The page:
SUBCUTANEOUS INSULIN OPTIONS Controls blood glucose in the fasting state Basal insulin
•Detemir (Levemir), glargine (Lantus), NPH Blunts the rise in blood glucose following nutritional intake Nutritional (prandial) (meals, IV dextrose, enteral/parenteral nutrition)
insulin
•Rapid-acting: lispro (Humalog), aspart (NovoLog), glulisine (Apidra), Corrects hyperglycemia due to mismatch of nutritional intake Correction insulin
and/or illness-related factors and scheduled insulin (sliding scale)
PHARMACOKINETICS OF INSULIN PREPARATIONS Duration
Nutritional
Rapid-acting analog (aspart, glulisine, lispro) Relatively peakless Relatively peakless Hirsch I. N Engl J Med. 2005;352:174-183. Porcellati F, et al. Diabetes Care. 2007;30:2447-2552. PHARMACOKINETICS OF INSULIN PRODUCTS Rapid (lispro, aspart, glulisine)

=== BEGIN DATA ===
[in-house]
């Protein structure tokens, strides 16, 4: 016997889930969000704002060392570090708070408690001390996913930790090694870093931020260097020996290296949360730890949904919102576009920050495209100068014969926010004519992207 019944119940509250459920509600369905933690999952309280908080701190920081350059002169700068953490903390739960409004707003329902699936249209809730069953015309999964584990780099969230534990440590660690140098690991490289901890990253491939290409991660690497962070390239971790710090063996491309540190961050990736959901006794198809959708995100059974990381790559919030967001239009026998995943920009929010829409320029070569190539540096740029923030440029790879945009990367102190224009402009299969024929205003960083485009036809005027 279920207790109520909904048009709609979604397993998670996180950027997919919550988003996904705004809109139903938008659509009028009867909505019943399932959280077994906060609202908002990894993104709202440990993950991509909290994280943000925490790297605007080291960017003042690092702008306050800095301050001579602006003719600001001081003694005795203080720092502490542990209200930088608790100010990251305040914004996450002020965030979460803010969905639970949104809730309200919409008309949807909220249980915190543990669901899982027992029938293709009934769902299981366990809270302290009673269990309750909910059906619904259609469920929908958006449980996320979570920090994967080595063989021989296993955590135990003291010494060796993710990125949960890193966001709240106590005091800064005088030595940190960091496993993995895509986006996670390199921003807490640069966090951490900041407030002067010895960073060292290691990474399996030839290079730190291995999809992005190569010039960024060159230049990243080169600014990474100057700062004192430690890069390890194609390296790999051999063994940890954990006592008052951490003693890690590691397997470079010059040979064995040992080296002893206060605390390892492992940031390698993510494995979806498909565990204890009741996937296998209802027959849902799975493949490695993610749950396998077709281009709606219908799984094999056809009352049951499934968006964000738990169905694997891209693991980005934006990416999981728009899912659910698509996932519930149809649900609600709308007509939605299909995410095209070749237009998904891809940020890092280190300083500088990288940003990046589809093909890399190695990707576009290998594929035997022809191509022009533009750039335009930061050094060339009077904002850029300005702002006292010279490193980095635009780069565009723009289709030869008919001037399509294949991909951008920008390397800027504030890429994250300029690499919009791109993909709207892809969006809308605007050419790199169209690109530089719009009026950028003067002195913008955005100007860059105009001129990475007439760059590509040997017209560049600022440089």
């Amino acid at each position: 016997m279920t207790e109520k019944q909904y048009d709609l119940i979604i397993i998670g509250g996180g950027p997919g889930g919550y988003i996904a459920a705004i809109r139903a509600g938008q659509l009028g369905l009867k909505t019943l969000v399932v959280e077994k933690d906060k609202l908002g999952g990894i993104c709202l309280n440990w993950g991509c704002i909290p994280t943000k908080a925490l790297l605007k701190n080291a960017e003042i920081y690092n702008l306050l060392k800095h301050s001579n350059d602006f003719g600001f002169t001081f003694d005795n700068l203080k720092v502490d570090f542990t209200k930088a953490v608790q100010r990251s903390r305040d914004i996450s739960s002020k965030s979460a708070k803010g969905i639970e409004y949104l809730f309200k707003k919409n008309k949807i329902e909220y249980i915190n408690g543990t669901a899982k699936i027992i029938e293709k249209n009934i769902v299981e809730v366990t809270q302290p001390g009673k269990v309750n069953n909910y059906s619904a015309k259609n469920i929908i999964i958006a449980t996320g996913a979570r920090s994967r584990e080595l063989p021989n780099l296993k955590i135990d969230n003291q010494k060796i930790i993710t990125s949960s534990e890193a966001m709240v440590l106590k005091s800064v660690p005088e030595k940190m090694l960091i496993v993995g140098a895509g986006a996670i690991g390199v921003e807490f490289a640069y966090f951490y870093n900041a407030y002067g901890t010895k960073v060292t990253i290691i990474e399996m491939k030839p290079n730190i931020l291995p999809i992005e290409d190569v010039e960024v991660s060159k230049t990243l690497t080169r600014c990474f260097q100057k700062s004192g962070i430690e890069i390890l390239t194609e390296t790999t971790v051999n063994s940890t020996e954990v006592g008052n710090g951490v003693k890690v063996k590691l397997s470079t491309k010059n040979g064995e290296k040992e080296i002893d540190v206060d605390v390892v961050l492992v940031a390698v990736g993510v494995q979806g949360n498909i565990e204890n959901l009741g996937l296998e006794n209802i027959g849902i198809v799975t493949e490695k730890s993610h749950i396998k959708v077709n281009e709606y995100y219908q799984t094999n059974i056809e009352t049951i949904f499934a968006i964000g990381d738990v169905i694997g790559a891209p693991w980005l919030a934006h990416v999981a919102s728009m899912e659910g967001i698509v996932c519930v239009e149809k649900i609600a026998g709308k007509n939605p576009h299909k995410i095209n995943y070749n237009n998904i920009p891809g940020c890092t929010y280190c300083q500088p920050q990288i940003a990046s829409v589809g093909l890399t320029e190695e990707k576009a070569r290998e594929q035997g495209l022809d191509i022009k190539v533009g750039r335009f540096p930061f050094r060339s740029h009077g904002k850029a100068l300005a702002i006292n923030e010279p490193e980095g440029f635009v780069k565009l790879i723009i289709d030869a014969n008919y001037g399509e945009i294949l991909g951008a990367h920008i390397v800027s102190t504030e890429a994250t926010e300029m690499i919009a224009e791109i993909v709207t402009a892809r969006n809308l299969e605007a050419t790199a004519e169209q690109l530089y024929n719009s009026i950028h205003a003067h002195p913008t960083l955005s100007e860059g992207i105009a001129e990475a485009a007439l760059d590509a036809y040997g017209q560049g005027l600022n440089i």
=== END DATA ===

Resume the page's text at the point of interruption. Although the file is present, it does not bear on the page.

Short (regular)
Intermediate (NPH)
Long (glargine)
Long (detemir)
Adapted from Hirsch I. N Engl J Med. 2005;352:174–183. HEALTHALLIANCE INPATIENT SUBCUTANEOUS INSULIN PROTOCOL The following is a 4 Step protocol that includes correction insulin (sliding scale), basal insulin and bolus (mealtime) insulin when indicated based on the patient's CBG values. INITIATING INSULIN THERAPY IN THE HOSPITAL – STEP 1 – ON DAY ONE - DEFAULT ORDERS Obtain accurate wt in kg Initiate Hypoglycemic Protocol Discontinue Oral Anti-diabetics Nurse to contact MD to start basal insulin if CBG is > 140 mg/dL if not already on basal insulin HbA1c upon admission CAPILLARY BLOOD GLUCOSE MONITORING OPTIONS - STEP 1 – ON DAY ONE – CHOOSE ONE • ACHS for patients that are eating • Every 6 hours for Enteral or Parenteral nutrition • Every 4 hours CORRECTION SCALE (SLIDING SCALE) – STEP 2 – ON DAY ONE • There are four correction scale options: